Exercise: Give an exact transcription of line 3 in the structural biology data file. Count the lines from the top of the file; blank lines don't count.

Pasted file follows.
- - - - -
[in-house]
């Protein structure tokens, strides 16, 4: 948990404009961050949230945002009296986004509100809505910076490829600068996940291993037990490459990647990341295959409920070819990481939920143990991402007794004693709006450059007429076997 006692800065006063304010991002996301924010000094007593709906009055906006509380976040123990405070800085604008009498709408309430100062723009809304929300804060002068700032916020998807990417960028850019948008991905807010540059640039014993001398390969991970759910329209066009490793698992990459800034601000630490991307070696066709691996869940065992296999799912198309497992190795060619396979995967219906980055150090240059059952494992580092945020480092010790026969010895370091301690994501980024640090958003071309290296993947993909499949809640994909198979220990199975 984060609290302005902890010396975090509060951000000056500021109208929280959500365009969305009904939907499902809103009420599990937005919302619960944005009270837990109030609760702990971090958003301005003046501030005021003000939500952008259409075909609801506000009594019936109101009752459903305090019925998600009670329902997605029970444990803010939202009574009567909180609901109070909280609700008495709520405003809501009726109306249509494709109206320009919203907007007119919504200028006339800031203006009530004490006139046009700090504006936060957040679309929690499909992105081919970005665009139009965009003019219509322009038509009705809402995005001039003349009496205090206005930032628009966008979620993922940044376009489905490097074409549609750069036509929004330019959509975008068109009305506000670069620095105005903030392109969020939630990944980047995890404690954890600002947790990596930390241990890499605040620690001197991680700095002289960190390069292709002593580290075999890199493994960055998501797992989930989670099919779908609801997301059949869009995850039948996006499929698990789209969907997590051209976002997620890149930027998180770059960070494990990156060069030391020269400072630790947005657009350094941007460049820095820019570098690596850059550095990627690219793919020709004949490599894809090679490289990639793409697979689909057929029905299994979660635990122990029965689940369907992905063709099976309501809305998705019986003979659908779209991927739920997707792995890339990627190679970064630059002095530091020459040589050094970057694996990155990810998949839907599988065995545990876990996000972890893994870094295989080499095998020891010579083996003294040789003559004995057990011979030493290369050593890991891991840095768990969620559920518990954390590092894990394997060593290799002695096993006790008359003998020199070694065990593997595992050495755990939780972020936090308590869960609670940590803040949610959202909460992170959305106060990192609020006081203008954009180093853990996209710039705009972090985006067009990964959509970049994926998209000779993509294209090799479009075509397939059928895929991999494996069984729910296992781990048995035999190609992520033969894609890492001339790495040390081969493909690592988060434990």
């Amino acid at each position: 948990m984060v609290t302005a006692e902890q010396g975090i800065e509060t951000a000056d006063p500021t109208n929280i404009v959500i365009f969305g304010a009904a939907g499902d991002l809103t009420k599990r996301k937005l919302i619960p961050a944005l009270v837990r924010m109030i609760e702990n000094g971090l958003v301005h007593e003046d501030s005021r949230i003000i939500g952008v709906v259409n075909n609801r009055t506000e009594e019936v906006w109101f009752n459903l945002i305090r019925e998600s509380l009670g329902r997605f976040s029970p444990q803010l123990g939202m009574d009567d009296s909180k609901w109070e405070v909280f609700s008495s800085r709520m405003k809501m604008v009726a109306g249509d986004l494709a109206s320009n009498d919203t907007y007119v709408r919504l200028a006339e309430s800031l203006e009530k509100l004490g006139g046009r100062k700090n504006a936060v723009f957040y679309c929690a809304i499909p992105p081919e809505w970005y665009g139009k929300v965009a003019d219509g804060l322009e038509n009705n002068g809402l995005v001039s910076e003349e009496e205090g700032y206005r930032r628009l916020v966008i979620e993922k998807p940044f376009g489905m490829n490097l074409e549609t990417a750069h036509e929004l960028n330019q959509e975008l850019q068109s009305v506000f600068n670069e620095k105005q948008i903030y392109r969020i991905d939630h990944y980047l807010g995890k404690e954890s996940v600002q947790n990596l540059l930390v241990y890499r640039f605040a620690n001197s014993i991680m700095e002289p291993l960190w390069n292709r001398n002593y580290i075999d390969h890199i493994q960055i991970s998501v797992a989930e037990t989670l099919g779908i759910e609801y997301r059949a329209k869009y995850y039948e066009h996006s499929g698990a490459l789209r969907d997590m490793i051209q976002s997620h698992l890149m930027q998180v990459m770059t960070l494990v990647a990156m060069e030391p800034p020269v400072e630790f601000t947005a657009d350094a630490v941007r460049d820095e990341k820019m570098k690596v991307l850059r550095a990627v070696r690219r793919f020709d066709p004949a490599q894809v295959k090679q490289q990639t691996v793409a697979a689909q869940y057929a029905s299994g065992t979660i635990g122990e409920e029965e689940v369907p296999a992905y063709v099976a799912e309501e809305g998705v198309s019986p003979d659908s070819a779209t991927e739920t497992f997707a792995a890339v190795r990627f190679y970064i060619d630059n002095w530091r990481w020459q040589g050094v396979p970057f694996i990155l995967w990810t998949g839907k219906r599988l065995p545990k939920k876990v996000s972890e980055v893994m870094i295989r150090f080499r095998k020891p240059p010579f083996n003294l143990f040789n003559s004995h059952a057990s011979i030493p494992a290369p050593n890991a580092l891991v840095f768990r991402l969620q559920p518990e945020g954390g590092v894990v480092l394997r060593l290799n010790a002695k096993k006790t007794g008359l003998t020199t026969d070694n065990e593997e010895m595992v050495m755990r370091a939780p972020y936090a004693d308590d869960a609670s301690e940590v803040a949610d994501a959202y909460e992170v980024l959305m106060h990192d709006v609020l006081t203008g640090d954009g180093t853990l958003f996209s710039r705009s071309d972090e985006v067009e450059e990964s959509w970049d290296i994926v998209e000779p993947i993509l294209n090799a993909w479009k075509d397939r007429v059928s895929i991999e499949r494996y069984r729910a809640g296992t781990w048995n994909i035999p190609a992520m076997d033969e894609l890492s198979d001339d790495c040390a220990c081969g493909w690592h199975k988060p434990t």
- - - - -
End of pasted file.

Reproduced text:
């Amino acid at each position: 948990m984060v609290t302005a006692e902890q010396g975090i800065e509060t951000a000056d006063p500021t109208n929280i404009v959500i365009f969305g304010a009904a939907g499902d991002l809103t009420k599990r996301k937005l919302i619960p961050a944005l009270v837990r924010m109030i609760e702990n000094g971090l958003v301005h007593e003046d501030s005021r949230i003000i939500g952008v709906v259409n075909n609801r009055t506000e009594e019936v906006w109101f009752n459903l945002i305090r019925e998600s509380l009670g329902r997605f976040s029970p444990q803010l123990g939202m009574d009567d009296s909180k609901w109070e405070v909280f609700s008495s800085r709520m405003k809501m604008v009726a109306g249509d986004l494709a109206s320009n009498d919203t907007y007119v709408r919504l200028a006339e309430s800031l203006e009530k509100l004490g006139g046009r100062k700090n504006a936060v723009f957040y679309c929690a809304i499909p992105p081919e809505w970005y665009g139009k929300v965009a003019d219509g804060l322009e038509n009705n002068g809402l995005v001039s910076e003349e009496e205090g700032y206005r930032r628009l916020v966008i979620e993922k998807p940044f376009g489905m490829n490097l074409e549609t990417a750069h036509e929004l960028n330019q959509e975008l850019q068109s009305v506000f600068n670069e620095k105005q948008i903030y392109r969020i991905d939630h990944y980047l807010g995890k404690e954890s996940v600002q947790n990596l540059l930390v241990y890499r640039f605040a620690n001197s014993i991680m700095e002289p291993l960190w390069n292709r001398n002593y580290i075999d390969h890199i493994q960055i991970s998501v797992a989930e037990t989670l099919g779908i759910e609801y997301r059949a329209k869009y995850y039948e066009h996006s499929g698990a490459l789209r969907d997590m490793i051209q976002s997620h698992l890149m930027q998180v990459m770059t960070l494990v990647a990156m060069e030391p800034p020269v400072e630790f601000t947005a657009d350094a630490v941007r460049d820095e990341k820019m570098k690596v991307l850059r550095a990627v070696r690219r793919f020709d066709p004949a490599q894809v295959k090679q490289q990639t691996v793409a697979a689909q869940y057929a029905s299994g065992t979660i635990g122990e409920e029965e689940v369907p296999a992905y063709v099976a799912e309501e809305g998705v198309s019986p003979d659908s070819a779209t991927e739920t497992f997707a792995a890339v190795r990627f190679y970064i060619d630059n002095w530091r990481w020459q040589g050094v396979p970057f694996i990155l995967w990810t998949g839907k219906r599988l065995p545990k939920k876990v996000s972890e980055v893994m870094i295989r150090f080499r095998k020891p240059p010579f083996n003294l143990f040789n003559s004995h059952a057990s011979i030493p494992a290369p050593n890991a580092l891991v840095f768990r991402l969620q559920p518990e945020g954390g590092v894990v480092l394997r060593l290799n010790a002695k096993k006790t007794g008359l003998t020199t026969d070694n065990e593997e010895m595992v050495m755990r370091a939780p972020y936090a004693d308590d869960a609670s301690e940590v803040a949610d994501a959202y909460e992170v980024l959305m106060h990192d709006v609020l006081t203008g640090d954009g180093t853990l958003f996209s710039r705009s071309d972090e985006v067009e450059e990964s959509w970049d290296i994926v998209e000779p993947i993509l294209n090799a993909w479009k075509d397939r007429v059928s895929i991999e499949r494996y069984r729910a809640g296992t781990w048995n994909i035999p190609a992520m076997d033969e894609l890492s198979d001339d790495c040390a220990c081969g493909w690592h199975k988060p434990t």